Affordable Care Act
The Federal Affordable Care Act (ACA) requires employers with temporary employees who work over 129 hours on average a month in a 12 month measurement period to offer those employees medical benefits.
What this means is that if temporary employees work many hours in a few months, your department may not have ample time to adjust the hours in time to keep the average hours worked under 129 hours per month.
-- For More Information Please Download the 2021 ACA Medical Benefits Guide --
Payroll Coordinators will receive a report after the first payroll of every month listing temporary and seasonal employees and their hours worked in their individual 12 month measurement period. The measurement period begins the first day of the month following employment.
Temporary employees who work an average of 29 hours per week or 129 hours or more per month over their 12 month measurement period qualify for medical benefits. Employees who qualify are offered Traditional PPO or High Deductible Plan medical benefits and an H S A if they elect a High Deductible Plan.
1. What is a 1095-C?
The 1095-C details your offer of medical coverage information. It contains your personal information, along with the months you were either offered or enrolled in qualified medical insurance.
2. Who will receive a 1095-C from the County?
- Anyone who was employed as Full-Time in 2019, regardless of medical coverage
- Individuals that were enrolled in county medical coverage in 2019, which includes Part-Time Employees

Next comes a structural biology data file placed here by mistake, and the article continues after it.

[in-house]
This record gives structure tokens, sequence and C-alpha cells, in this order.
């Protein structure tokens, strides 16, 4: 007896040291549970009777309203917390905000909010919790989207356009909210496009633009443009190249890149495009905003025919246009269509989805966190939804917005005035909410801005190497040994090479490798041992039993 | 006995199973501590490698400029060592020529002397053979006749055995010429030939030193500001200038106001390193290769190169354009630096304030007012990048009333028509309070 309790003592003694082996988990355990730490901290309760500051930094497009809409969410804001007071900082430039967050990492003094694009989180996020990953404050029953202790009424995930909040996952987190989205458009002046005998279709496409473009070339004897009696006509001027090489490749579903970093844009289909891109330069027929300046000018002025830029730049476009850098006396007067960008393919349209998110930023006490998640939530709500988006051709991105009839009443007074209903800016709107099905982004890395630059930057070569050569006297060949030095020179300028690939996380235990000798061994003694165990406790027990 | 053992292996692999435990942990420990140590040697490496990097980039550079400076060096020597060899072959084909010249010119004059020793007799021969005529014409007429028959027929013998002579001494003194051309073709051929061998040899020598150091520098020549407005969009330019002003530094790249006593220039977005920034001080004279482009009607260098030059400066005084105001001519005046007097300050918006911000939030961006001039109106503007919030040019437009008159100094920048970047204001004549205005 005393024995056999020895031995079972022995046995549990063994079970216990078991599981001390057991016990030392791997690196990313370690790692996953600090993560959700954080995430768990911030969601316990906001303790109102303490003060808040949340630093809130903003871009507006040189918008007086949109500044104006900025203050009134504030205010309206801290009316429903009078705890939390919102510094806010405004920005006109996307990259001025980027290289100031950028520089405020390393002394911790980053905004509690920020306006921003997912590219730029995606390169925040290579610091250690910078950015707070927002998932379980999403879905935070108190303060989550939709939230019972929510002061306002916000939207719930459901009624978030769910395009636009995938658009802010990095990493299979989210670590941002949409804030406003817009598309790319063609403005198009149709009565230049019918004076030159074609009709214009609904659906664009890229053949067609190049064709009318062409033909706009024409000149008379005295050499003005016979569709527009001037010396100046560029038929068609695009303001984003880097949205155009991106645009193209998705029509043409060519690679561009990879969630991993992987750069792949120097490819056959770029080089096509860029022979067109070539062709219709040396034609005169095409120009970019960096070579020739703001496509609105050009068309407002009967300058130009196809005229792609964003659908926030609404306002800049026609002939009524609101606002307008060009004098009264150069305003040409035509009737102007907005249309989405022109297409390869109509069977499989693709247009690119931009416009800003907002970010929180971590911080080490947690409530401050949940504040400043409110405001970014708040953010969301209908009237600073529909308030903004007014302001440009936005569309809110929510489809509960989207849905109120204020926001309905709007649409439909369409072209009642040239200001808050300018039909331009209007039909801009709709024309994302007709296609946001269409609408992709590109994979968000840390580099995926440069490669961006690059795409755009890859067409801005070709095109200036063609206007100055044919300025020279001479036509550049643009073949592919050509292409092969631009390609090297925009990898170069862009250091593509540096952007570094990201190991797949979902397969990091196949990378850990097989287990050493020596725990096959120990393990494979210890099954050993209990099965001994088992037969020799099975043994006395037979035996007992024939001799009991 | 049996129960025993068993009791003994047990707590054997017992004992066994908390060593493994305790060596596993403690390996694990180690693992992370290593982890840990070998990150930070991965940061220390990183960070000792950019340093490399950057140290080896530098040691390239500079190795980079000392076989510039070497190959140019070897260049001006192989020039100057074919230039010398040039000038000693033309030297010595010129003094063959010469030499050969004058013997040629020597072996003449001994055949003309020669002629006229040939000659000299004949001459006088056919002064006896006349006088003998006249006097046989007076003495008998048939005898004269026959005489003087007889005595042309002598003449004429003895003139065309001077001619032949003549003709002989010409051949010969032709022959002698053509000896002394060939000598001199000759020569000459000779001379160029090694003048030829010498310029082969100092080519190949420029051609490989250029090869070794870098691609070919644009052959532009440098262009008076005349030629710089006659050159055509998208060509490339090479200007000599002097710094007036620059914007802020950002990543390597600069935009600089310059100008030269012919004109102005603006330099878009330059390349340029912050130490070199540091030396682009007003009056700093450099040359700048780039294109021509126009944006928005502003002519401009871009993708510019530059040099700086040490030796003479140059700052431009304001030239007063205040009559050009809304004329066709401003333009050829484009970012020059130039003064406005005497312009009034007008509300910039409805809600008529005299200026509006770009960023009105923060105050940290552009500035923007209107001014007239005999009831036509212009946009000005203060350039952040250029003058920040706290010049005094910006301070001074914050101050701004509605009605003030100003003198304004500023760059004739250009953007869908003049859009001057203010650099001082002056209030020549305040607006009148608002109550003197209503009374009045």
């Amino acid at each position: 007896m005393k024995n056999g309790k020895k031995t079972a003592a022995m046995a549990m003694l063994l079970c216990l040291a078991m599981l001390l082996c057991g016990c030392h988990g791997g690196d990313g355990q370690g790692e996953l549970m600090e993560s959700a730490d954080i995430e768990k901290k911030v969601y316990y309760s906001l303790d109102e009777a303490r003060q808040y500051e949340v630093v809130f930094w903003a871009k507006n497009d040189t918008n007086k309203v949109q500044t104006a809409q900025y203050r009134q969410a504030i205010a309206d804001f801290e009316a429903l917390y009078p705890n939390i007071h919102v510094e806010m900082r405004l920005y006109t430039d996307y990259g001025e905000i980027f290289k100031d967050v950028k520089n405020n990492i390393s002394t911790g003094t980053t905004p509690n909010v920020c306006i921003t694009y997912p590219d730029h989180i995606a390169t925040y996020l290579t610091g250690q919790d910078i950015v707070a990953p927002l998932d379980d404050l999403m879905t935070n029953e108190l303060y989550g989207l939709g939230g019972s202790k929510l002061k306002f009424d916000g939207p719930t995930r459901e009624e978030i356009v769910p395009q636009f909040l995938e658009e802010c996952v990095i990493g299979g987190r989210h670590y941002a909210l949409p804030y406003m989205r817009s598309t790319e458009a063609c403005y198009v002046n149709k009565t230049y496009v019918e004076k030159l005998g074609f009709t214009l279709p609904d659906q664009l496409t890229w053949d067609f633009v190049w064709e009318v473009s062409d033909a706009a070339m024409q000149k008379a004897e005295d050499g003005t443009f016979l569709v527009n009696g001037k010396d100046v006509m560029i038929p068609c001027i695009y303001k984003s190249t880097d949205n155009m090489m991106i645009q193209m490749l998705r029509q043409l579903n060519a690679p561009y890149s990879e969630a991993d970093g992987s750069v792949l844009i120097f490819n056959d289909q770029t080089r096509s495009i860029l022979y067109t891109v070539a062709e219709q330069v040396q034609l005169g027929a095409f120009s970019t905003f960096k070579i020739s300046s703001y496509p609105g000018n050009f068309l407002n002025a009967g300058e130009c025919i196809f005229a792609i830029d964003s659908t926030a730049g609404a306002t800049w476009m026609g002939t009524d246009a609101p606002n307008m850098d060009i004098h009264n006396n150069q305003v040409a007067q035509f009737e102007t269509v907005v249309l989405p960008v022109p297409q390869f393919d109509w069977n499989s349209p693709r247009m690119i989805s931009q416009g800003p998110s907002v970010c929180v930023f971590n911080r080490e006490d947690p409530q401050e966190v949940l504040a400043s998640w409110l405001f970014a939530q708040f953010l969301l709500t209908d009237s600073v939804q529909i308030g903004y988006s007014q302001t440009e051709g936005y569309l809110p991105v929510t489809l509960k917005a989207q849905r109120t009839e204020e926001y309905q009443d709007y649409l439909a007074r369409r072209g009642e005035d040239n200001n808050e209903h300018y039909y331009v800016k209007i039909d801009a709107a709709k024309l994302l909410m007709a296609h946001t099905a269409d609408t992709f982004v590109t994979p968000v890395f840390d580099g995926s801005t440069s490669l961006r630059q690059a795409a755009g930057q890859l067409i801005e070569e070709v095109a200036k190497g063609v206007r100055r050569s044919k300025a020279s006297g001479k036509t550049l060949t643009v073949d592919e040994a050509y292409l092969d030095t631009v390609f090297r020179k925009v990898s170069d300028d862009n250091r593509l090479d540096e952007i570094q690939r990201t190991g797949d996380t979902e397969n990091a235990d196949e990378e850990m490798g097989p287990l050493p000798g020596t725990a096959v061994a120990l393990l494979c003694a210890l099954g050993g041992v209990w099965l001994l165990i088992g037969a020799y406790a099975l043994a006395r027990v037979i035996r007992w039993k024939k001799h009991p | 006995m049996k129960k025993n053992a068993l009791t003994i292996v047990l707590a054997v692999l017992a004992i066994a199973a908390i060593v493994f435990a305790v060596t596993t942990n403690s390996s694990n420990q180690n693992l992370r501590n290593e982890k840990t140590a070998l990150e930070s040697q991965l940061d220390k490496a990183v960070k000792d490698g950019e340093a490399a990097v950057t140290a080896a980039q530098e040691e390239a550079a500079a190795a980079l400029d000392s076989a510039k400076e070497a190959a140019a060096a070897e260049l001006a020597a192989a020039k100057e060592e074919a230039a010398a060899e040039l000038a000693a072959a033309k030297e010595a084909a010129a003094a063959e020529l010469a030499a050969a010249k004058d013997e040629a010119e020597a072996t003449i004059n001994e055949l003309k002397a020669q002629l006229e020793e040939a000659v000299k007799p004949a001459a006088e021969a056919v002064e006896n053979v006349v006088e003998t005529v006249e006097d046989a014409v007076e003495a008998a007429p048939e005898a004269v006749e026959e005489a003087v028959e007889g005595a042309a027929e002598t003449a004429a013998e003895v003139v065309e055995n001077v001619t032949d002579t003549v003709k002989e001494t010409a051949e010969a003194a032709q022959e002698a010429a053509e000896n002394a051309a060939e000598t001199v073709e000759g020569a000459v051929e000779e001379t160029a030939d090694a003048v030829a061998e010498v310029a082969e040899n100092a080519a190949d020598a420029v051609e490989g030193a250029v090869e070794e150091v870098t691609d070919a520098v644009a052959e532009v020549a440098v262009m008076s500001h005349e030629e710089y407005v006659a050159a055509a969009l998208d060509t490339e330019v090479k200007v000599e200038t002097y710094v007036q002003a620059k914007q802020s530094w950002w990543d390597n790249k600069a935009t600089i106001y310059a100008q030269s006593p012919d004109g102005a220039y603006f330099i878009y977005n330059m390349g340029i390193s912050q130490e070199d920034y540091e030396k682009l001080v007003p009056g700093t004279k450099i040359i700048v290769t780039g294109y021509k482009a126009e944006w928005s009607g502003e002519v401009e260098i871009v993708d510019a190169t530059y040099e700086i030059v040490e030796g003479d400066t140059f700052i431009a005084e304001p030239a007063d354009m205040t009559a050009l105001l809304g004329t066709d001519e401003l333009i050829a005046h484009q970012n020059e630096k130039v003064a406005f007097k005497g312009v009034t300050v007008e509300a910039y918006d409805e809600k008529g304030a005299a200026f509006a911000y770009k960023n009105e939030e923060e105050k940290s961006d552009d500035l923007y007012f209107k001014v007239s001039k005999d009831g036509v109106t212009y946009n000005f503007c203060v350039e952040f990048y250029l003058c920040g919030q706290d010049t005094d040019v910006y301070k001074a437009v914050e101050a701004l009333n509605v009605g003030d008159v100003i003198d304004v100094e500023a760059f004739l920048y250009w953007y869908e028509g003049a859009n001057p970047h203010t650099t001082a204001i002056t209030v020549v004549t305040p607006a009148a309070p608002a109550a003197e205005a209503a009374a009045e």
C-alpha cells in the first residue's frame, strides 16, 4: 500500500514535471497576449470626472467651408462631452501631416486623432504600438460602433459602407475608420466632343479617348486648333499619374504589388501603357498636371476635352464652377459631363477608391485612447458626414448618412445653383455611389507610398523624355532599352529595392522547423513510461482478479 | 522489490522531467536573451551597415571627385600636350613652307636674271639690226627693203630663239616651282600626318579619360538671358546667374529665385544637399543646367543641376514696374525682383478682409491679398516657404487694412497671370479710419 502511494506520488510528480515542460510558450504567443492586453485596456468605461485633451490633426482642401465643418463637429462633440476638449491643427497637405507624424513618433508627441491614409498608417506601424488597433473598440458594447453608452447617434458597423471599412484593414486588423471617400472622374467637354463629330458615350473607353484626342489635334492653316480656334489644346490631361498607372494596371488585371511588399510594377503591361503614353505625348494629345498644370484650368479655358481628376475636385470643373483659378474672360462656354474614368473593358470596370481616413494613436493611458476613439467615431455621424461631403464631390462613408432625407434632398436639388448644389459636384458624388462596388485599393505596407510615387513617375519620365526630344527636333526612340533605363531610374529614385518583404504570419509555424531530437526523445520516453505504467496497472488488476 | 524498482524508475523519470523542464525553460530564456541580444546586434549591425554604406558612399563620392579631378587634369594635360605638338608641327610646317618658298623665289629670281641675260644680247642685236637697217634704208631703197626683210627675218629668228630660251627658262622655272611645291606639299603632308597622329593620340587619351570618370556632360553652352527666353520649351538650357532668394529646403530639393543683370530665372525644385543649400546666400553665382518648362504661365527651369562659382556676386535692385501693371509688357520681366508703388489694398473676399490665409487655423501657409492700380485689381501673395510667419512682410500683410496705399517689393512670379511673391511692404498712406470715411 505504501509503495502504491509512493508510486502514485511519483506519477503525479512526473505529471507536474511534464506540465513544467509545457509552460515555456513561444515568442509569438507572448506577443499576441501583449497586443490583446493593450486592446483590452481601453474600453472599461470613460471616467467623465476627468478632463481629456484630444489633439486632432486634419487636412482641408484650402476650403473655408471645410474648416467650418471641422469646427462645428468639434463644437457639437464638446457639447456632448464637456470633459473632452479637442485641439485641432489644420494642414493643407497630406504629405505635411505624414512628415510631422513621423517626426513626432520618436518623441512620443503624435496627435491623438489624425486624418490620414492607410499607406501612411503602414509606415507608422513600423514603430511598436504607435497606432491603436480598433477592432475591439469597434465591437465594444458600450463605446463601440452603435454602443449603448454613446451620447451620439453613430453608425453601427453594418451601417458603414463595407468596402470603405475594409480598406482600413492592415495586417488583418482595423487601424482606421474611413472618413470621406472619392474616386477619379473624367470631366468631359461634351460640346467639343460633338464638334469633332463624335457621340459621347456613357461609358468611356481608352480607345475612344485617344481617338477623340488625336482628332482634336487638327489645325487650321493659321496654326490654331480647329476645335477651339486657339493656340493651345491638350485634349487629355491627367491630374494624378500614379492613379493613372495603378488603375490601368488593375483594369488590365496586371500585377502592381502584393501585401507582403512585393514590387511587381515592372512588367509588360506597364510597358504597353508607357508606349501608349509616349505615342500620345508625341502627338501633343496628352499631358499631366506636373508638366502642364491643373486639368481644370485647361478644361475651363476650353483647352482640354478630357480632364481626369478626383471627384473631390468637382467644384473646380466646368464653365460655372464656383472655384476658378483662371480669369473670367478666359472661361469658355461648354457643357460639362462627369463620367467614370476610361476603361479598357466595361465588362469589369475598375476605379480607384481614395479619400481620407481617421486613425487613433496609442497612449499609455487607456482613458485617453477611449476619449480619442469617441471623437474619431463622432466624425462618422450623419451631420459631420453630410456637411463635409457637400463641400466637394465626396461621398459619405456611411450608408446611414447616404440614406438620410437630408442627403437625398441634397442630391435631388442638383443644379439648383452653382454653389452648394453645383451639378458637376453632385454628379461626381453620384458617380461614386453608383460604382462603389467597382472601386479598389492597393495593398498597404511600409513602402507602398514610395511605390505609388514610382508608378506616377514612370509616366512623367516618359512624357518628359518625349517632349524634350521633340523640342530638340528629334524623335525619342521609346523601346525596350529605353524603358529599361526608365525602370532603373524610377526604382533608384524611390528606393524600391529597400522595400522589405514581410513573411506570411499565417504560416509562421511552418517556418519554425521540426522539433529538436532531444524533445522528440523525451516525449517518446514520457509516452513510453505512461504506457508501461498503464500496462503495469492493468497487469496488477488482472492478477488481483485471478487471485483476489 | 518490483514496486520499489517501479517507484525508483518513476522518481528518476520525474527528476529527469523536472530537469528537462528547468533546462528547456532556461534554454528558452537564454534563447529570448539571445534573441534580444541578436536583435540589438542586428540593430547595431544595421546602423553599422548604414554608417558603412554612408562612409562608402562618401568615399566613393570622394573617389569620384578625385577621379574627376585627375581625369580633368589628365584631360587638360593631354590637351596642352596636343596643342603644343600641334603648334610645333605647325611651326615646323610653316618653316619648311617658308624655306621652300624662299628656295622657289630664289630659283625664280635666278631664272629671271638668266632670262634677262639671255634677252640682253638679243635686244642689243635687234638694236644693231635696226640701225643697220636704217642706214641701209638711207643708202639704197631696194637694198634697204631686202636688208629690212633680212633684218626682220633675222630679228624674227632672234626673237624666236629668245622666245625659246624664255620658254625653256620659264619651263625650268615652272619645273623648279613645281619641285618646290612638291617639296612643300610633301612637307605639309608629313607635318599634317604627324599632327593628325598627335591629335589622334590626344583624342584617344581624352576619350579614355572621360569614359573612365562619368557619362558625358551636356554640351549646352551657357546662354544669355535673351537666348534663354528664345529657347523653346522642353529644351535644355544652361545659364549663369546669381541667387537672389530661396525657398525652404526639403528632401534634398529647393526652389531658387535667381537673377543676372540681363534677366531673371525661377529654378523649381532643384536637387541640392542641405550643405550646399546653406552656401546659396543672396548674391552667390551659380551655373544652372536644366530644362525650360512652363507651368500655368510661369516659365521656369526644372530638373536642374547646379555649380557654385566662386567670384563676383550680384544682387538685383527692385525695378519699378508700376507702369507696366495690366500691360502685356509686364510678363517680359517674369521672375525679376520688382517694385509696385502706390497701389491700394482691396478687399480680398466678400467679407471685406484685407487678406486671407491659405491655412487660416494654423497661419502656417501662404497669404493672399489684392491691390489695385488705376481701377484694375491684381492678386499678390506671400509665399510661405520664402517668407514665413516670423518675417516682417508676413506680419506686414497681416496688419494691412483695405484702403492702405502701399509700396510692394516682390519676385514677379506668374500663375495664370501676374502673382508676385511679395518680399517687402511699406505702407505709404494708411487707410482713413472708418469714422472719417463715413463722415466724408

- Long-Term Disability participants, COBRA participants, and Retirees under age 65
3 . Who will not receive a 1095-C from the County?
- Retirees under age 65 who are not covered by the County’s medical insurance
- Temporary or Seasonal employees who have not qualified for medical coverage
- Retirees over age 65
4. Is there personal information on the 1095-C?
Yes. The 1095-C is similar to a W-2 and contains information that should be kept secure. Sections I and III contain the name, Social Security Number and date of birth for you and your dependents.
5. What information is on the 1095-C?
Section II of the form has a letter and numerical code, which tell the IRS:
- The months you worked at the county
- The months you were covered by or offered medical insurance through the county
6. Will my family members get a 1095-C?
If your dependents are covered under your county medical benefits, they will be included on your 1095-C. You will not receive separate forms for your covered dependents. If your spouse and/or dependents are working, they will likely get a 1095-C from their employer, if they are considered benefit eligible or full-time. You can expect to get a 1095-C from a previous employer if you were employed before working at the county.
7. How will I get my 1095-C?
Electronic and paper copies are available. The IRS requires you “opt-in” to receive an electronic copy, and if you don’t opt-in, you will automatically receive a paper copy from your Payroll Coordinator or in the mail.
You can opt-in now by clicking here
8. Which is best for me, the electronic copy or the paper copy?
Everyone has different needs, and you can print your electronic copy any time. If you don’t have access to a computer and printer, your payroll coordinator can help you print your form.
Paper copies have their benefits too. If you elect the paper copy option, you will receive one copy of the 1095-C through your Payroll Coordinator. Former employees, including retirees, will receive the 1095-C via postal mail.
9. What if the information is incorrect?
You are encouraged to review the information listed on your 1095-C for accuracy, and contact your Payroll Coordinator or the Benefits Team if SSN’s or DOB’s are incorrect. Things to review include:
- Your correct name, address, SSN and DOB
- Correct names, SSN and DOB for your dependents
- Correct dates when you were covered under the County’s medical plan